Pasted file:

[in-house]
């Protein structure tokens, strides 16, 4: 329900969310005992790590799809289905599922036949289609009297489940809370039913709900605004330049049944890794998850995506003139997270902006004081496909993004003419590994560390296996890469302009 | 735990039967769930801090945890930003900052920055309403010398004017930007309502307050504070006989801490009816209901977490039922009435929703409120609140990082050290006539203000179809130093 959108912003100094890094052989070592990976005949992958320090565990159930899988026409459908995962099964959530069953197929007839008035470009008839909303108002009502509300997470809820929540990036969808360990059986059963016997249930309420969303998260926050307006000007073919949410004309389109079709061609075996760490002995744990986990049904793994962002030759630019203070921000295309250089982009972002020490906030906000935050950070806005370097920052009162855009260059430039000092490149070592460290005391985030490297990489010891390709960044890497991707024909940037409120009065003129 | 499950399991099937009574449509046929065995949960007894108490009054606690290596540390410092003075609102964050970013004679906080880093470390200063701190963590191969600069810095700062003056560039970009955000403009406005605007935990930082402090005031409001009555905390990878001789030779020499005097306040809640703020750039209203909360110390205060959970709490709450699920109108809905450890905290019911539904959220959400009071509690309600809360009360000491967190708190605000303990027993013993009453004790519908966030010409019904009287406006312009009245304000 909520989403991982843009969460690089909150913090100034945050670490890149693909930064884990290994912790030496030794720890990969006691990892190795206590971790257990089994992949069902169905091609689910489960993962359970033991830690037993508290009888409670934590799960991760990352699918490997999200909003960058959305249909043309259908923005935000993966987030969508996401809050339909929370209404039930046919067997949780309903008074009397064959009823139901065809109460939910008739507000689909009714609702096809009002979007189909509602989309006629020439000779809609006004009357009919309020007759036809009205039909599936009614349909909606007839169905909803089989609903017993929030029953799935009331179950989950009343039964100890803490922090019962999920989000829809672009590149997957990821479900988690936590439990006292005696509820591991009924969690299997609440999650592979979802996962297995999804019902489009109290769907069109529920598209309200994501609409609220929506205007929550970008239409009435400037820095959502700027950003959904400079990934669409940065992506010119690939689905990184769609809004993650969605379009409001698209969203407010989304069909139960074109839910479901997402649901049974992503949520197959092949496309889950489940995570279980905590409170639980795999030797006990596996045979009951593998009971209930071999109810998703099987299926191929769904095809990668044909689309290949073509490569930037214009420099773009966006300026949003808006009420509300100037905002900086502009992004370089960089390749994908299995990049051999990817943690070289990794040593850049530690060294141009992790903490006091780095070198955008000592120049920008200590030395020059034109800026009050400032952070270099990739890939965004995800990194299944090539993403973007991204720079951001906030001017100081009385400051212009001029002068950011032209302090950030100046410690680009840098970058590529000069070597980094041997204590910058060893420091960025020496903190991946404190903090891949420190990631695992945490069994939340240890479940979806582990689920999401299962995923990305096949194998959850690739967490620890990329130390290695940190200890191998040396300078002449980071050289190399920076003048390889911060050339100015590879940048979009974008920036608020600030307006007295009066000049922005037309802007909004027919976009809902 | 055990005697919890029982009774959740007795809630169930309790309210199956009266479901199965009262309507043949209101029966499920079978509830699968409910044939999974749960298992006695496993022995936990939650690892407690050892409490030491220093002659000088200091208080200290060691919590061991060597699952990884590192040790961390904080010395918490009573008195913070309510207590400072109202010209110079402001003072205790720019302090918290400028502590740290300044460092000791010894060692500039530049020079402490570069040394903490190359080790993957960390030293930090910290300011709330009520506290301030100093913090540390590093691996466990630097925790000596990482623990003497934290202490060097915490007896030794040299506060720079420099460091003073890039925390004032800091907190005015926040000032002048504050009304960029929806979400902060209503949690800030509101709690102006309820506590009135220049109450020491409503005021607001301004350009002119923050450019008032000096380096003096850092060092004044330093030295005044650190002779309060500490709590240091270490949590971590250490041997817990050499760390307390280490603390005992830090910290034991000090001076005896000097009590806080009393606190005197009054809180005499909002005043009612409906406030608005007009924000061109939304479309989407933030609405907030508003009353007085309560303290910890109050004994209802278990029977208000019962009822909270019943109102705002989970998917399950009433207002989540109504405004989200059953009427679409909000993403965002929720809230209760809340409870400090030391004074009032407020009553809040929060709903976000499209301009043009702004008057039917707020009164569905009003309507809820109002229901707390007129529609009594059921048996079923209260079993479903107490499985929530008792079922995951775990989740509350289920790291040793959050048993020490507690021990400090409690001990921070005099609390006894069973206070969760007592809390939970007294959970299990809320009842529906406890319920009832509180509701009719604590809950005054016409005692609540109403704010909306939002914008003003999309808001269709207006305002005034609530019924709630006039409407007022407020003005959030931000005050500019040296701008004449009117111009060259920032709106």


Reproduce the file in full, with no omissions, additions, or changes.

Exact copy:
[in-house]
């Protein structure tokens, strides 16, 4: 329900969310005992790590799809289905599922036949289609009297489940809370039913709900605004330049049944890794998850995506003139997270902006004081496909993004003419590994560390296996890469302009 | 735990039967769930801090945890930003900052920055309403010398004017930007309502307050504070006989801490009816209901977490039922009435929703409120609140990082050290006539203000179809130093 959108912003100094890094052989070592990976005949992958320090565990159930899988026409459908995962099964959530069953197929007839008035470009008839909303108002009502509300997470809820929540990036969808360990059986059963016997249930309420969303998260926050307006000007073919949410004309389109079709061609075996760490002995744990986990049904793994962002030759630019203070921000295309250089982009972002020490906030906000935050950070806005370097920052009162855009260059430039000092490149070592460290005391985030490297990489010891390709960044890497991707024909940037409120009065003129 | 499950399991099937009574449509046929065995949960007894108490009054606690290596540390410092003075609102964050970013004679906080880093470390200063701190963590191969600069810095700062003056560039970009955000403009406005605007935990930082402090005031409001009555905390990878001789030779020499005097306040809640703020750039209203909360110390205060959970709490709450699920109108809905450890905290019911539904959220959400009071509690309600809360009360000491967190708190605000303990027993013993009453004790519908966030010409019904009287406006312009009245304000 909520989403991982843009969460690089909150913090100034945050670490890149693909930064884990290994912790030496030794720890990969006691990892190795206590971790257990089994992949069902169905091609689910489960993962359970033991830690037993508290009888409670934590799960991760990352699918490997999200909003960058959305249909043309259908923005935000993966987030969508996401809050339909929370209404039930046919067997949780309903008074009397064959009823139901065809109460939910008739507000689909009714609702096809009002979007189909509602989309006629020439000779809609006004009357009919309020007759036809009205039909599936009614349909909606007839169905909803089989609903017993929030029953799935009331179950989950009343039964100890803490922090019962999920989000829809672009590149997957990821479900988690936590439990006292005696509820591991009924969690299997609440999650592979979802996962297995999804019902489009109290769907069109529920598209309200994501609409609220929506205007929550970008239409009435400037820095959502700027950003959904400079990934669409940065992506010119690939689905990184769609809004993650969605379009409001698209969203407010989304069909139960074109839910479901997402649901049974992503949520197959092949496309889950489940995570279980905590409170639980795999030797006990596996045979009951593998009971209930071999109810998703099987299926191929769904095809990668044909689309290949073509490569930037214009420099773009966006300026949003808006009420509300100037905002900086502009992004370089960089390749994908299995990049051999990817943690070289990794040593850049530690060294141009992790903490006091780095070198955008000592120049920008200590030395020059034109800026009050400032952070270099990739890939965004995800990194299944090539993403973007991204720079951001906030001017100081009385400051212009001029002068950011032209302090950030100046410690680009840098970058590529000069070597980094041997204590910058060893420091960025020496903190991946404190903090891949420190990631695992945490069994939340240890479940979806582990689920999401299962995923990305096949194998959850690739967490620890990329130390290695940190200890191998040396300078002449980071050289190399920076003048390889911060050339100015590879940048979009974008920036608020600030307006007295009066000049922005037309802007909004027919976009809902 | 055990005697919890029982009774959740007795809630169930309790309210199956009266479901199965009262309507043949209101029966499920079978509830699968409910044939999974749960298992006695496993022995936990939650690892407690050892409490030491220093002659000088200091208080200290060691919590061991060597699952990884590192040790961390904080010395918490009573008195913070309510207590400072109202010209110079402001003072205790720019302090918290400028502590740290300044460092000791010894060692500039530049020079402490570069040394903490190359080790993957960390030293930090910290300011709330009520506290301030100093913090540390590093691996466990630097925790000596990482623990003497934290202490060097915490007896030794040299506060720079420099460091003073890039925390004032800091907190005015926040000032002048504050009304960029929806979400902060209503949690800030509101709690102006309820506590009135220049109450020491409503005021607001301004350009002119923050450019008032000096380096003096850092060092004044330093030295005044650190002779309060500490709590240091270490949590971590250490041997817990050499760390307390280490603390005992830090910290034991000090001076005896000097009590806080009393606190005197009054809180005499909002005043009612409906406030608005007009924000061109939304479309989407933030609405907030508003009353007085309560303290910890109050004994209802278990029977208000019962009822909270019943109102705002989970998917399950009433207002989540109504405004989200059953009427679409909000993403965002929720809230209760809340409870400090030391004074009032407020009553809040929060709903976000499209301009043009702004008057039917707020009164569905009003309507809820109002229901707390007129529609009594059921048996079923209260079993479903107490499985929530008792079922995951775990989740509350289920790291040793959050048993020490507690021990400090409690001990921070005099609390006894069973206070969760007592809390939970007294959970299990809320009842529906406890319920009832509180509701009719604590809950005054016409005692609540109403704010909306939002914008003003999309808001269709207006305002005034609530019924709630006039409407007022407020003005959030931000005050500019040296701008004449009117111009060259920032709106």